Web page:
Published on:

Natural Disaster Necessities: Property Damage, Business Interruption and CBI Coverage

Volcanoes, hurricanes, and polar vortexes—oh, my! From the ongoing eruption of the Kilauea volcano in Hawaii, to huge winter storms, massive mudslides, and the unfortunately reliable hurricaneiStock-669273222-natural-disasters-300x300 season, it seems like natural disasters have been near constant over the past year. In addition to the catastrophic toll these events take on people and communities, the toll on a business can be high. Understanding the full range and implications of your company’s risks, and putting the right coverage in place to protect against those risks, is vital. When a natural disaster strikes, having appropriate levels of property damage, business interruption and contingent business interruption insurance can be three keys to stability.

When it comes to insuring property damage from natural disasters, it is an essential point that your business has sufficient coverage for the types of weather and natural events likely to cause it damage. Property policies typically cover fire damage up to policy limits, but often include lower sublimits, higher deductibles and other conditions on coverage for damage caused by flooding, windstorms or mudslides—or may exclude them altogether. For example, a policy could have a sublimit for damage resulting from earthquakes, and usually will have a sublimit that could reduce the amount of coverage available for particular costs, like debris removal. Policies that cover flood events or windstorms typically do so with a much smaller limit, and the limits for floods may depend on whether losses occur within flood zones designated by the Federal Emergency Management Agency. Before placing insurance, it is important to know the flood zones that your operations are located in and to negotiate limits appropriate to the contingencies that may apply there. You should be sure to tailor your property damage coverage to the types of weather events and disasters particular to your area of operation.

Business interruption coverage goes hand in hand with property damage coverage. Your property damage insurance covers damage to your physical property, but such damage or the threat of it may also result in significant disruptions to your operations. Business interruption insurance goes a step further than property insurance, generally providing coverage for lost profits and extra expenses arising from property damage. It typically also provides coverage for losses cause by civil authority orders that prevent access to your property, provided property damage of the type covered occurred, usually within a specific radius of your property and even if not to your property itself. And it often provides coverage for “expediting expenses”—additional costs you incur to get your business up and running sooner, either at the same or at an alternative location—as well as for other costs you incur to mitigate covered losses. But be aware that in some policies, the insurer’s approval may be required before such expediting expenses are occurred. When placing coverage, it is important to evaluate whether the policy includes these additional coverages and that the terms, such as any radius within which property damage must occur for civil authority coverage to apply, are realistic and provide the coverage you expect to need. When a storm or other event shuts you down, a more complete package of business interruption insurance can help keep the business itself afloat.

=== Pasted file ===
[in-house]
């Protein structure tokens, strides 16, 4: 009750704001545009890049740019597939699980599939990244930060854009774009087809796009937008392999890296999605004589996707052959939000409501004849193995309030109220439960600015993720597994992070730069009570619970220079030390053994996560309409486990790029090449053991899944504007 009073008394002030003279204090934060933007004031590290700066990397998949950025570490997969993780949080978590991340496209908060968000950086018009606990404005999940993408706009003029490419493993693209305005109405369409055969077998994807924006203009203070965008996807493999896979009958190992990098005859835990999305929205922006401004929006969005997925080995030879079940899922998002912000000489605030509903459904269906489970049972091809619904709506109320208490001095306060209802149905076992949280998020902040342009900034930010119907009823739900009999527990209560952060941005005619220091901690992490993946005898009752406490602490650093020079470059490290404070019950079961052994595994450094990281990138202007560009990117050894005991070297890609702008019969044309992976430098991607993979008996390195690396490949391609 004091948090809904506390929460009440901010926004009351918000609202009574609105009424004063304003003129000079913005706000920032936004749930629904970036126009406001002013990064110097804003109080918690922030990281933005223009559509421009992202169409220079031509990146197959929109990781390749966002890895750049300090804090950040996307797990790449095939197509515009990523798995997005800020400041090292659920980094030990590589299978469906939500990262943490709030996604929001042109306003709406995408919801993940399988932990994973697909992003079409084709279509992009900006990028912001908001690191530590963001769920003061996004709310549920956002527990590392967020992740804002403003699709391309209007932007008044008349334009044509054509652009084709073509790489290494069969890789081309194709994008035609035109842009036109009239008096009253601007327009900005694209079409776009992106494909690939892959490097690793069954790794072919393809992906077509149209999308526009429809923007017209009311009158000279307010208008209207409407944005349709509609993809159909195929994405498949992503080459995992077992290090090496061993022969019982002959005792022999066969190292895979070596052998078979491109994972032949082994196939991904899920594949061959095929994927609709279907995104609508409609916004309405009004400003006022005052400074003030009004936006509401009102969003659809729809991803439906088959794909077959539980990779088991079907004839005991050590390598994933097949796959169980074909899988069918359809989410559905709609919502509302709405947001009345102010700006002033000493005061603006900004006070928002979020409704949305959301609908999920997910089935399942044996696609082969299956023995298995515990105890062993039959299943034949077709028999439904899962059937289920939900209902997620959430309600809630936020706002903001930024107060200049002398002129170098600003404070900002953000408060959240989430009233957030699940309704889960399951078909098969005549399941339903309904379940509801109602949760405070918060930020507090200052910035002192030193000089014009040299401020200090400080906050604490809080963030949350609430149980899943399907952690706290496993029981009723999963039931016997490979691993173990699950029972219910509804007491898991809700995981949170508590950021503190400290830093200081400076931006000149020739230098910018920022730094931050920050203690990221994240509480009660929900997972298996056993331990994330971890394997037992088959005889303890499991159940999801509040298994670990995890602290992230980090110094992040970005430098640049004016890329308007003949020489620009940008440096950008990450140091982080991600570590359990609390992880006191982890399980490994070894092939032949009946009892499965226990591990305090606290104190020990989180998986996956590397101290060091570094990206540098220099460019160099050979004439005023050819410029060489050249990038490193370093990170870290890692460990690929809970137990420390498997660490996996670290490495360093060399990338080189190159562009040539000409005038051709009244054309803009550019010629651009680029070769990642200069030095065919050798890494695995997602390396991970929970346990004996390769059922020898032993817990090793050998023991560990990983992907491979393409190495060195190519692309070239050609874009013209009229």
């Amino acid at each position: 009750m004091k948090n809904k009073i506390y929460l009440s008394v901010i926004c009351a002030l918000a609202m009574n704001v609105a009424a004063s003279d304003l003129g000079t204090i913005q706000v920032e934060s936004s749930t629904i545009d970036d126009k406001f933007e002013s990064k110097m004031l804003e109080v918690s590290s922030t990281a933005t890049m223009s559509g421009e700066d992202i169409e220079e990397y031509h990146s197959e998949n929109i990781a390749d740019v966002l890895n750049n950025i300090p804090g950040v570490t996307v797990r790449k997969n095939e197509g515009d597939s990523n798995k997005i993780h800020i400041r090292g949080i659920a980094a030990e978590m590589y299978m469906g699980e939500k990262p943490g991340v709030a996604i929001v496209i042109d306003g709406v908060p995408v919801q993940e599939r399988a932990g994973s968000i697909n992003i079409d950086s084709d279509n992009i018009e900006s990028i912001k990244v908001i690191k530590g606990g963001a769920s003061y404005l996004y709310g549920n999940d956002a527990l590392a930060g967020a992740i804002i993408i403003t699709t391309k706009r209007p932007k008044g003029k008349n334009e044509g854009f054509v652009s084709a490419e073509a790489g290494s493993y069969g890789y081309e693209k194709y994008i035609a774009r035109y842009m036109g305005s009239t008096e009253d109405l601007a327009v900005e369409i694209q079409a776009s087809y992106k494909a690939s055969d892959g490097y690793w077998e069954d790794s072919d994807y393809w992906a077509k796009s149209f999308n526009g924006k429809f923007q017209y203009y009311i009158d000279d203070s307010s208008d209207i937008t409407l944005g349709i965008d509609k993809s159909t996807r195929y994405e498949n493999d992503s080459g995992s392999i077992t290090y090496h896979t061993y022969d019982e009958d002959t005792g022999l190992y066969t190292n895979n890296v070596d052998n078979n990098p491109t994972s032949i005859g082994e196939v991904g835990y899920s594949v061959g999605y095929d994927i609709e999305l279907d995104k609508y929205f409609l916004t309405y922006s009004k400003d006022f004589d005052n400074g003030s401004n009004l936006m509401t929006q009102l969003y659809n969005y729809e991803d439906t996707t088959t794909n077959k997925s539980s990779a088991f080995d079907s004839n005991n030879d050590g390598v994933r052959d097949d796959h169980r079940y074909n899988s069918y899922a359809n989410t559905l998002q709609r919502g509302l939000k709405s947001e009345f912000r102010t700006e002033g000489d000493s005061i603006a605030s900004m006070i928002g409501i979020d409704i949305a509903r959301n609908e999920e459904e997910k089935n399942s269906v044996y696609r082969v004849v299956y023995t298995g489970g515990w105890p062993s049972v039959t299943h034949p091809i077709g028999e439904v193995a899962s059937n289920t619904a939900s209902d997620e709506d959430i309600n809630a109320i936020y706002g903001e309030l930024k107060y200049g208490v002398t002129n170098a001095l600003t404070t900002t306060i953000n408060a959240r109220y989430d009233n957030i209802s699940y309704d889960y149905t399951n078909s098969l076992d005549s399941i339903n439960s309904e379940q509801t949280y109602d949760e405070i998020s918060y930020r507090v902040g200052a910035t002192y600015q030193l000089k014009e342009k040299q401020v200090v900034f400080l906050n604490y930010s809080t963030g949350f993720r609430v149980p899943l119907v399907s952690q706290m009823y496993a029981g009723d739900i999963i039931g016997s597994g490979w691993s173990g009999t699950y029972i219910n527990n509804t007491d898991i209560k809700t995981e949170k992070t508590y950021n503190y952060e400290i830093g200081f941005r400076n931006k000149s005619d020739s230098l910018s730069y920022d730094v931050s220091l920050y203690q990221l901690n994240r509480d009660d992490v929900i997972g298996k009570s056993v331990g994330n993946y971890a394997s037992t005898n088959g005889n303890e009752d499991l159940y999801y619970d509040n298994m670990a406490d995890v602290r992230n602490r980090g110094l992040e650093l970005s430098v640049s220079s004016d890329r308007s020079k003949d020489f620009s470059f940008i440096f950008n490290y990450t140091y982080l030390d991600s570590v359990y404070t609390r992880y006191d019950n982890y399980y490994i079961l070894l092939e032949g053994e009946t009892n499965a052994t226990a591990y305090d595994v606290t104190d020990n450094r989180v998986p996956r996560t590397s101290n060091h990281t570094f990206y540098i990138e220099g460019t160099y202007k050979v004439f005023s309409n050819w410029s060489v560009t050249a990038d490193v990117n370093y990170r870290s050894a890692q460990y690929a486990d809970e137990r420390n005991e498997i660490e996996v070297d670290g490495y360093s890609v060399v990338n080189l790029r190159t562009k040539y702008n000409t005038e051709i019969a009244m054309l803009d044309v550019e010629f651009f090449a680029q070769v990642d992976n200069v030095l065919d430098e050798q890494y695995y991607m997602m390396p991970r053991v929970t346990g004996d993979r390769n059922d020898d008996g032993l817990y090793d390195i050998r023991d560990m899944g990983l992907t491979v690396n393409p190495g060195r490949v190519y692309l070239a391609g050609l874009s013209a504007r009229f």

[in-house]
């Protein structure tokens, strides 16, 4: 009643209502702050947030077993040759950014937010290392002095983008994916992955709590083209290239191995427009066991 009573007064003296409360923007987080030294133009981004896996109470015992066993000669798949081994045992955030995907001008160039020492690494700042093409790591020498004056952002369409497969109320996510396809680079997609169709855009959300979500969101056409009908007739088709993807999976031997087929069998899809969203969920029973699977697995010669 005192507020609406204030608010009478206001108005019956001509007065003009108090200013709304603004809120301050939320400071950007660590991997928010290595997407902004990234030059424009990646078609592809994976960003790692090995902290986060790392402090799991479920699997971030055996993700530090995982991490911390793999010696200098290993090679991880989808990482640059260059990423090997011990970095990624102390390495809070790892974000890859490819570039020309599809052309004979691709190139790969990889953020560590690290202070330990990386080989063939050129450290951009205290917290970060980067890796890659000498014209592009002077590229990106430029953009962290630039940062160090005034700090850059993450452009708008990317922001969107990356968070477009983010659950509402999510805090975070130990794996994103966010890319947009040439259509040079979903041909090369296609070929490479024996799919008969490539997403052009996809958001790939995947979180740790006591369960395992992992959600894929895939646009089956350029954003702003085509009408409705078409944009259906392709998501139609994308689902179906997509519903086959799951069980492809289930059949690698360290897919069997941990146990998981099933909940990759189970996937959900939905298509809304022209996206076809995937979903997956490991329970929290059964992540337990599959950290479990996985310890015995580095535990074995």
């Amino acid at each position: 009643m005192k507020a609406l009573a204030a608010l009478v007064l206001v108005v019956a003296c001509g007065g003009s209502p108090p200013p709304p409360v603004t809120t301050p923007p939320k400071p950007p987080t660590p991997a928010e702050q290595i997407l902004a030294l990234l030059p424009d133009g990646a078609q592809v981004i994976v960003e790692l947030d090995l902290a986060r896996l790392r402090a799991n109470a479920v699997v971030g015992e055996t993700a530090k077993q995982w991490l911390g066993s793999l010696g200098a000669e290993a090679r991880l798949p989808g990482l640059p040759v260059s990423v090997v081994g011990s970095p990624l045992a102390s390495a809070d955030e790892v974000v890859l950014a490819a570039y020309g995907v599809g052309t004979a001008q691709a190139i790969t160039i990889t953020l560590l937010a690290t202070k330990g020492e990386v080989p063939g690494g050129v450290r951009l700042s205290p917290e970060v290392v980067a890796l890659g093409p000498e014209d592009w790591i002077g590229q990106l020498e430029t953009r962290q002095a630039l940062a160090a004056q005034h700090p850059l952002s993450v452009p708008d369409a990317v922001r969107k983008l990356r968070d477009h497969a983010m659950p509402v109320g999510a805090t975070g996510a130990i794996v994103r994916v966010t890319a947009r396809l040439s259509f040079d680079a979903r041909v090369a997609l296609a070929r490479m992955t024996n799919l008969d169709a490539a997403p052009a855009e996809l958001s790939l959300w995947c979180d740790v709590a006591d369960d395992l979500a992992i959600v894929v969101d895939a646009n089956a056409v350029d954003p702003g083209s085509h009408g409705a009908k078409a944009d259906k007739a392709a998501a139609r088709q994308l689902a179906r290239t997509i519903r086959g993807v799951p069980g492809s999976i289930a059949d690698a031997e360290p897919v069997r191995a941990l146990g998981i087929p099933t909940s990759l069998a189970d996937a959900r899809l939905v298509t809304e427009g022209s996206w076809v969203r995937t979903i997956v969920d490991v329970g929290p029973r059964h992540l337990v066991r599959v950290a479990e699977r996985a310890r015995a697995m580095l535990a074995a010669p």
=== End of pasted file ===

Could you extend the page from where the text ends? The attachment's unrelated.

What if your property is lucky enough to avoid any direct or even local damage, but you still lose business because of damage to your customers or your supply chain? Enter contingent business interruption (CBI) insurance. If a natural disaster keeps your supplier from providing goods and services, or prevents your customers from receiving your products, CBI coverage may help protect against those losses even if the disaster occurred far way. CBI coverage can be limited, however. For example, some CBI policies only cover losses resulting from damage to a “direct” supplier as opposed to an “indirect” supplier, a distinction that often leads to coverage disputes. As a policyholder, you should make sure you fully understand the supply chain behind your suppliers, and make sure that any CBI policy covers interruption of your major customers and suppliers.

A natural disaster often strikes without warning, so consider this a friendly reminder to make sure you have the right insurance coverage for your business before it suffers a loss. And remember, it is always a good idea to reach out to coverage counsel to understand the coverage you have, and the coverage you need, so that whether you’re faced with wind, rain, snow or lava, your business can move forward to sunnier days ahead.